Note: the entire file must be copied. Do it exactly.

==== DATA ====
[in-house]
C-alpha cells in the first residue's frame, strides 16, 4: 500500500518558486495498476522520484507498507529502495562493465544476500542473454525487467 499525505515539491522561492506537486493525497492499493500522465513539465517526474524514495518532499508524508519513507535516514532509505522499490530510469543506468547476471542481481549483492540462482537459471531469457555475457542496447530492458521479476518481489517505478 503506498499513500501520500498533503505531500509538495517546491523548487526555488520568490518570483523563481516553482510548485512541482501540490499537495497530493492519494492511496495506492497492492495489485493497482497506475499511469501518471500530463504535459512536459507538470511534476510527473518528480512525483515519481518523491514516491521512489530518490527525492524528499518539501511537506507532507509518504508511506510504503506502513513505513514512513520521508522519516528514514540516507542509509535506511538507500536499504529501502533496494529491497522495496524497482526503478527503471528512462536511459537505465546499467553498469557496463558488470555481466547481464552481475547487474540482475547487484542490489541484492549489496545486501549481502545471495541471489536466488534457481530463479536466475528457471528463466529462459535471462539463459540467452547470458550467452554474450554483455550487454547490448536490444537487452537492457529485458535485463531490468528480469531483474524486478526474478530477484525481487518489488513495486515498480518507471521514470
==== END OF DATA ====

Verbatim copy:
[in-house]
C-alpha cells in the first residue's frame, strides 16, 4: 500500500518558486495498476522520484507498507529502495562493465544476500542473454525487467 499525505515539491522561492506537486493525497492499493500522465513539465517526474524514495518532499508524508519513507535516514532509505522499490530510469543506468547476471542481481549483492540462482537459471531469457555475457542496447530492458521479476518481489517505478 503506498499513500501520500498533503505531500509538495517546491523548487526555488520568490518570483523563481516553482510548485512541482501540490499537495497530493492519494492511496495506492497492492495489485493497482497506475499511469501518471500530463504535459512536459507538470511534476510527473518528480512525483515519481518523491514516491521512489530518490527525492524528499518539501511537506507532507509518504508511506510504503506502513513505513514512513520521508522519516528514514540516507542509509535506511538507500536499504529501502533496494529491497522495496524497482526503478527503471528512462536511459537505465546499467553498469557496463558488470555481466547481464552481475547487474540482475547487484542490489541484492549489496545486501549481502545471495541471489536466488534457481530463479536466475528457471528463466529462459535471462539463459540467452547470458550467452554474450554483455550487454547490448536490444537487452537492457529485458535485463531490468528480469531483474524486478526474478530477484525481487518489488513495486515498480518507471521514470